Customs Officers To Face Sanctions-If caught dealing with ‘goro boys’ at borders – Commissioner

Costoms officers manning the country’s borders will be sanctioned severely if caught dealing with ‘Goro Boys’, Isaac Crentsil, Commissioner of the Customs Division of Ghana Revenue Authority (GRA), has warned.

Consequently, he has ordered that all intermediary transactions between the ‘Goro Boys’ at the borders and customs officers be halted with immediate effect.
He disclosed that an official letter of notice would be communicated to all customs officers at borders for strict compliance.

The Customs Commissioner charged truck drivers to deal directly with customs officers for inspection and stamping of their documents instead of depending on ‘Goro Boys’ to do that on their behalf.

Crentsil gave the warning when he paid a surprise visit to Paga-Dakola border to assess activities at the border.

10,000 CFA charge by ‘Goro Boys’
The agents or ‘Goro Boys’ at the Ghana-Burkina Faso borders hitherto charge an amount of 10,000 CFA, the equivalent of GH₵75, for posing as middlemen between customs officers and transit truck drivers or traders, only to collect their documents and deliver to customs for inspection and subsequent stamping.

‘Goro Boys’ needless - Customs
The Commissioner of Customs expressed the belief that the service offered by the agents or ‘Goro Boys’ is needless since the drivers could easily deal with officers without any difficulties.

With this intervention from the Commissioner of Customs, no trader or truck driver will pay this 10,000 CFA, which had been there since time immemorial.

With this directive, the Burkinabe government, transit traders, truck drivers and advocates of smooth trade within the Economic Community of West African States (ECOWAS) corridors like the Borderless Alliance and USAID have already applauded Ghana for such a brilliant intervention to promote the transit corridor and improve trade between Ghana and the transit communities.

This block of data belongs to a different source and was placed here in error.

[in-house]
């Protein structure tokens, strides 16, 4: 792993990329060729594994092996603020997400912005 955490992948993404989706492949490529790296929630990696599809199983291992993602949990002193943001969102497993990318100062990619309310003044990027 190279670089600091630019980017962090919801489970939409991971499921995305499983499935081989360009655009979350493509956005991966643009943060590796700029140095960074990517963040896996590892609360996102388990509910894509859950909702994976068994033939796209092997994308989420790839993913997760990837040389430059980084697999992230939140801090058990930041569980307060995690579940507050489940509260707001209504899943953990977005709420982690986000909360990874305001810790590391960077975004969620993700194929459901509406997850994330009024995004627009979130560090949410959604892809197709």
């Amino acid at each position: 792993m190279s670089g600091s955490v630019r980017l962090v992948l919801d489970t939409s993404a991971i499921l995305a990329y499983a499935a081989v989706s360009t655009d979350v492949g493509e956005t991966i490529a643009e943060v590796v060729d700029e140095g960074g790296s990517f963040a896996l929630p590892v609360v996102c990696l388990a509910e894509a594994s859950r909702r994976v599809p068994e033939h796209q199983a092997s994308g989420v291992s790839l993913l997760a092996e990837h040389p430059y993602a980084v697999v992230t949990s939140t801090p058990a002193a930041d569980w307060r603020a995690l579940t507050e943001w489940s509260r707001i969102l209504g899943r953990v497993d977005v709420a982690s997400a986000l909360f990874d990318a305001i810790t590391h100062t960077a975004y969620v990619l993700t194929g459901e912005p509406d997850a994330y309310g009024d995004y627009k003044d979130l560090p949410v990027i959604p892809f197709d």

Crentsil was part of a delegation that embarked on a week-long Trade Mission to Burkinabe Faso.

The delegation was led by the Board Chairman of Ghana Ports and Harbours Authority (GPHA), Peter Mac Manu. Other members of the delegation were the acting Director General of Ghana Ports and Harbours Authority, Paul Asare Ansah; the Director of Tema Port, Edward Osei; General Manager, Marketing and Public Affairs of GPHA, Esther Gyebi Donkor; and managers of stakeholder institutions.

The Chief Executive Officer of Ghana Shippers Authority, Benonita Bismarck, expressed optimism that the move by the Commissioner of Customs will go a long way to make Ghana's corridors attractive to the transit corridors.
She said the Shippers Authority, which is a body mandated to protect shipping in Ghana, has advocated against the practice, hence it’s excited to see it come to an end.
She added that with such a move, Ghana's competitiveness in the transit business will be enhanced.

GPHA commends Customs
The acting Director-General of GPHA, Paul Asare Ansah, commended the Commissioner of Customs for his great role in ensuring that trade between Ghana and its transit neighbours grow.

Transit trade up by 59%
He said in the year 2016, Ghana Ports was able to grow the transit traders by 59%, an indication of great potential to capture the transit trade in the sub-region.
Paul Asare Ansah intimated that removing bottlenecks on the transit corridors such as the removal of ‘Goro Boys’ from the border, less harassment by security agencies on the corridor, among others, would grow the number of businesses from neighbouring landlocked countries who use the ports of Ghana for import and export to the transit countries.

So far, the transitors have received the news with joy and applauded Ghana's efforts in respecting and maintaining trade relations with her neighbours.